Lazarus Jones tackles the sci-fi thriller Europa Report. See if you agree with her review below.
Directed By: Sebastián Cordero
MPAA Rating: PG-13
Quiet science fiction is difficult to come by these days. For every Moon that comes out there are a few dozen After Earth style big budget events. Then there is the current trend of found footage style film making that is often tied to jump scare horror and a feeling of claustrophobic budget constrictions. Europa Report has both of these giving an air of an Apollo 18 rehash. Instead it aims for loftier meaning. Instead of space horror, Europa Report is a love song to the triumphs and tragedies of human exploration. It’s not terror that drives the tense scenes of the film, but the peril of man navigating an unknown universe.
Europa Report is directed by Sebastián Cordero, a filmmaker from Ecuador, with an international cast, including District 9’s Sharlto Copley, Michael Nyqvist from the original Dragon Tattoo Trilogy and Chinese-American Daniel Wu. They are three of the six person team of astronauts that are sent on the first private manned flight to Europa to find signs of alien life after water is found under its icy surface. The premise of the film is that there are cameras set up around the ship, recording and sending a live feed back to mission control. Around the six month point of the trip a radiation spike causes the feed to be cut and the crew looses contact with mission control. What we are watching is data that has been received by mission control at a later date, with occasional commentary from some of the mission runners that were still on the ground. What we see are the struggles of the crew to continue on the mission, the dangers they face, and eventually what they find on the planet.
The first thing to notice is that the filmmakers carefully researched the science space travel. They consulted both NASA and SpaceX about the plausibility and design of the ship and how it would travel. The film stays incredibly grounded in this realism. It’s to their advantage; there have been so many large scale space films that there is a danger of the realistic threats seeming mundane. The realism helps bring home the simple dangers, like the difficulty of getting a radioactive liquid on a space suite and having no way to clean it off to allow reentry to the ship. The camera placements are also well done. They are stationary, save for the occasional helmet cam that allows for intimate moments. This prevents the usual handheld camera sickness. Its also allows the scene to playout with multiple camera angles.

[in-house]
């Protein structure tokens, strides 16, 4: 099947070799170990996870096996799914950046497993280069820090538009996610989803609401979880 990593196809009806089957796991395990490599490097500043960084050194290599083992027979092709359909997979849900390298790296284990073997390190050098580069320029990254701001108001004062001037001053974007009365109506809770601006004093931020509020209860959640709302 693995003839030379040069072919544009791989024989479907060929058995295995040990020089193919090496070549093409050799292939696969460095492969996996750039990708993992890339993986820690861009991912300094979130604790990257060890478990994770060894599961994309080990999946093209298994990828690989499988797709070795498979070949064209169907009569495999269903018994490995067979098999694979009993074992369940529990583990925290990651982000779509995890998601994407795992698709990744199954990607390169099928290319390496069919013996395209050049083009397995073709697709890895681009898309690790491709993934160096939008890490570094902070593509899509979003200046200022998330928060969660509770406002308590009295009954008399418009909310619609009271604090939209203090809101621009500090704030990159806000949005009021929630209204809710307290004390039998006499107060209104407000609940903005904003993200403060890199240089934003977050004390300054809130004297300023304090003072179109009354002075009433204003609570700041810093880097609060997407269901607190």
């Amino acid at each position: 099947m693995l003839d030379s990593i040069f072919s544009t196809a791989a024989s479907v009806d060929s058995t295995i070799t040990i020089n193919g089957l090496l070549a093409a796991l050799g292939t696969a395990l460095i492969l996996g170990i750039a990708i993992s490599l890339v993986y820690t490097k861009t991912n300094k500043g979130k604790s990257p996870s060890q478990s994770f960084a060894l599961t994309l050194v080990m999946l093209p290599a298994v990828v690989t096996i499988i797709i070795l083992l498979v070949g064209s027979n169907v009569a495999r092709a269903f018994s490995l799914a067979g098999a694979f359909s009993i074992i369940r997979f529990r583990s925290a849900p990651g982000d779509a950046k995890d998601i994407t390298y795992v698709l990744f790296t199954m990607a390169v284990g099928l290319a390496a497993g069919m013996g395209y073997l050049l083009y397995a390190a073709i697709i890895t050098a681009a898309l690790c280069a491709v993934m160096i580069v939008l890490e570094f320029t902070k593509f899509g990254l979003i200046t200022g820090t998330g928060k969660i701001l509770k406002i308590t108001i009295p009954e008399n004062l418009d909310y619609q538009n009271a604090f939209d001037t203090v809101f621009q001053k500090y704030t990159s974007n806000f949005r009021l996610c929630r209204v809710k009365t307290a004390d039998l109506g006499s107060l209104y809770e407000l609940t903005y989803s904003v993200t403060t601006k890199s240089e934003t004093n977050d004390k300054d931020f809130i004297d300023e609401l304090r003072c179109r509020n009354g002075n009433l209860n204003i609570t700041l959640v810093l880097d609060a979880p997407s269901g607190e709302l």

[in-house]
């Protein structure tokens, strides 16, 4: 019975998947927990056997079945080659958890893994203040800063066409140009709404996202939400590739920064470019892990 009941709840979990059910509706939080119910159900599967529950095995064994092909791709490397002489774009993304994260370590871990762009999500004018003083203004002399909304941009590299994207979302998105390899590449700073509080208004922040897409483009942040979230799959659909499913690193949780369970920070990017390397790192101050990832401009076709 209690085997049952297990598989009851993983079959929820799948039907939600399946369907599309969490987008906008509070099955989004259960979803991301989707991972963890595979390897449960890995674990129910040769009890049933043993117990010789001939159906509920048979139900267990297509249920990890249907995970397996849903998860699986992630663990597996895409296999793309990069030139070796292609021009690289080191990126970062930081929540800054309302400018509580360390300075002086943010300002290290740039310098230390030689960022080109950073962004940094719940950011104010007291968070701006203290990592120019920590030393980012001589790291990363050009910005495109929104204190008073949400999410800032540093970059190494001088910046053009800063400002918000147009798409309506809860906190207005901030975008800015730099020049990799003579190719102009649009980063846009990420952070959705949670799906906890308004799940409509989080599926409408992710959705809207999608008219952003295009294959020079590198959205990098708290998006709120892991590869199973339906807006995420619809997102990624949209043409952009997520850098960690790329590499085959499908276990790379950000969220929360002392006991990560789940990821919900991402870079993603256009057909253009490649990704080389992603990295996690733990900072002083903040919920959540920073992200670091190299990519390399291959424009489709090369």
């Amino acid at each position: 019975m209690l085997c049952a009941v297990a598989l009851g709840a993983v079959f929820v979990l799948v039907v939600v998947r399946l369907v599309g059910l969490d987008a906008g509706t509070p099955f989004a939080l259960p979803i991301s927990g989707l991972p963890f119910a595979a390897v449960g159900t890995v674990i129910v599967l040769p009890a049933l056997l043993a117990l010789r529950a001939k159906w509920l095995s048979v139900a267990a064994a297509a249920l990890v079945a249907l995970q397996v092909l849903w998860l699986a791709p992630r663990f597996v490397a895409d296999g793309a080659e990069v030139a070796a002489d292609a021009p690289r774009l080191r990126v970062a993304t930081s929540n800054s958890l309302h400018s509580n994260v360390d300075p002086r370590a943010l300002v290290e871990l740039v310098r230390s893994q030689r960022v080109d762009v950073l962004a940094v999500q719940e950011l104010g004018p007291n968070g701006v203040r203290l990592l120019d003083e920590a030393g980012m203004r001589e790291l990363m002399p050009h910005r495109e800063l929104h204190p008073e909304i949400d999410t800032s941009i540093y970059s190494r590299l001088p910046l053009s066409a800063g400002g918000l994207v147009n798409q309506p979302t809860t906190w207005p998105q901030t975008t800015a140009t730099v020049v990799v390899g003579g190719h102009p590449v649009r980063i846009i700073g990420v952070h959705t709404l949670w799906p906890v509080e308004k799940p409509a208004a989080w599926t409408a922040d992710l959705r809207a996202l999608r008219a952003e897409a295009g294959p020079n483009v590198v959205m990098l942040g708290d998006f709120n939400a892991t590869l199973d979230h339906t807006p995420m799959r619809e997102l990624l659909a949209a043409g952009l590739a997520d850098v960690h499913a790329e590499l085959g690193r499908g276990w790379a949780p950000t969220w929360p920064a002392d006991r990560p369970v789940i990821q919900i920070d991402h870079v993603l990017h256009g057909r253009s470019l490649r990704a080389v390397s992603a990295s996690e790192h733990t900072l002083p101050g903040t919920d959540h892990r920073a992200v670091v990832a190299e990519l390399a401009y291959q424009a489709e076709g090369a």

Accuracy and technical prowess don’t mean a lot though if there isn’t any story. The obvious comparison is to 2001: A Space Odyssey. Europa has earmarks of it, but without the heavy metaphysical implications. It’s coming from the generation of Neil deGrasse Tyson more than Asimov. Nothing is pulling humanity out from its comfortable planet except humanity’s own curiosity. The film’s main message is said more than once. Paraphrased, it is “What is one human life compared to all the knowledge we have yet to find?” This sounds sinister, with potential for HAL level problems to occur, but the film is giddy about it instead and wants to encourage the same in the audience. Its main focus is on the nobility of sacrifice for knowledge. Their obstacles are not rogue computers or malevolent aliens. The sense of exploration in Europa is a frontier mentality, where it is a vast and indifferent nature that they are accidentally caught up in it. The description of it having peril is probably the most accurate an MPAA rating has ever been. Peril is the cost of knowledge.
Its weaknesses may lay in its adherence to realism. The cameras are placed carefully, but the style doesn’t allow for as much emotional manipulation. Its is minimal, but noticeable. Characters are well written, but subdued. Also, the movie can run a bit dry on occasion. Technical jargon can eek its way into scenes and noise distortion means missed dialogue. Then again, its tendency to not play up melodrama or exaggerate the discoveries made on Europa are what keeps it from falling into Mission To Mars territory. Deaths that occur during the film have weight and purpose. They don’t feel forced for the sake of drama. And while doing all of this in the service of Knowledge feels a little excessive, its resistance to answer all of the big philosophic questions make it more accessible. This is helped even more by the caveat that we are watching this because the people who funded the project want to share it with the world, as opposed to the usual government cover up story or secret tape.
In the end, the movie wants to have tension and peril, but it doesn’t want to scare you out of the water. Instead it paints a modern explorers story, where death and pain are very real threats, but for the sake of something bigger. What it wants more than anything is for you to be inspired to go forth and explore. It’s a beautiful watch if you are a science junky, and if that isn’t your forte, there is adventure and adversity to engage you, though it could feel a little dry for some. I would recommend giving this movie a look, in a theater for the full effect as the sound and visuals are spectacular on a large scale.
Europa Report opens in theaters August 2nd. It is rated PG-13 for sci-fi action and peril. Available now on VOD on iTunes and Amazon.com.
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